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Study: Mid-range jobs lagging with some exceptions

Oct. 10, 2013 at 8:45 AM

CHICAGO, Oct. 10 (UPI) -- Middle-of-the-pack wage paying jobs are growing relatively slowly, but there are various mid-range U.S. jobs rising faster than others, CareerBuilder said.

In a study released Thursday, CareerBuilder said 46 percent of all jobs added to the economy since 2010 have been low-wage paying, while 29 percent have been high-paying jobs.

Meanwhile, only 25 percent of the positions added during the economic recovery have been middle-range wage paying jobs, which are defined by CareerBuilder as positions that pay between $13.84 and $21.13 per hour.

"This is further indication of a hollowing effect economists have warned about, where middle-wage jobs are thinning out -- creating a greater concentration of either high-wage or low-wage positions," said Matt Ferguson, chief executive officer of CareerBuilder.

Despite the split between low and high-range incomes, there are some mid-range jobs that have been "stable and growing at a healthy pace," Ferguson said.

A study conducted by Economic Modeling Specialists International, an employment research firm owned by CareerBuilder, found various positions on the rise with mid-range pay.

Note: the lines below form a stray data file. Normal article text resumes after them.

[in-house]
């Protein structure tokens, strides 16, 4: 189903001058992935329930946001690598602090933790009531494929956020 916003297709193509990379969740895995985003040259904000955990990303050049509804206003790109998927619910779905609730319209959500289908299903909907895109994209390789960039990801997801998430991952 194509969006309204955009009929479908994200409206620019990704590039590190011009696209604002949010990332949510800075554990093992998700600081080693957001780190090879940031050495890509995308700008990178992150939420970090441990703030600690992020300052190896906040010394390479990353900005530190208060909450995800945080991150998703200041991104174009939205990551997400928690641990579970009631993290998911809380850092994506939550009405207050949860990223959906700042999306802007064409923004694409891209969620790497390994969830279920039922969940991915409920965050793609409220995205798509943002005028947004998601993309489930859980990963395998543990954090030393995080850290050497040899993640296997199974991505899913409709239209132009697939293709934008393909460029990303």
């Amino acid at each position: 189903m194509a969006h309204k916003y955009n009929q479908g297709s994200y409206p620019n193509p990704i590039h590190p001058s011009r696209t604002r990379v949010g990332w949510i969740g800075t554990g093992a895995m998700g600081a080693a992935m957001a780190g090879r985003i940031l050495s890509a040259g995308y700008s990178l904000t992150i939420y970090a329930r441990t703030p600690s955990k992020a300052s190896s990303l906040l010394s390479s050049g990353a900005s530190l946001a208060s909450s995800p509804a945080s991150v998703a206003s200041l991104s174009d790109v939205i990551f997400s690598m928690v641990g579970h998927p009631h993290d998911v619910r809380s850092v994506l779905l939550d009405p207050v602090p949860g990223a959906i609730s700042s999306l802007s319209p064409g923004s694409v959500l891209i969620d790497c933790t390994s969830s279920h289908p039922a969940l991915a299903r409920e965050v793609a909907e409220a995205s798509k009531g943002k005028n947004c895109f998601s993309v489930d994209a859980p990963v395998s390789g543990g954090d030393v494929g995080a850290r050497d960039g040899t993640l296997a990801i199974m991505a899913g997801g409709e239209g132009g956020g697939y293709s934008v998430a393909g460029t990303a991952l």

Often these positions require on-the-job training or some course work at a community college, CareerBuilder said.

CareerBuilder said that customer service representatives, with a median pay of $14.91 per hour, have risen 6 percent since 2010. Tractor trailer driver jobs with a median pay of $18.41 per hour have risen 7 percent since 2010.

With 38 percent growth -- adding 16,690 jobs since 2010 -- CareerBuilder said oil, gas and mining service unit operators have a median pay of $20.16 per hour.

Machinists positions have grown 14 percent since 2010 with the addition of 49,906 positions. The median pay for a machinist is $19.01 per hour, the study found.

Other mid-range paying jobs on the rise include welders cutters, solderers and brazers, bookkeepers and accounting and auditing clerks, construction laborers and medical assistants, CareerBuilder said.

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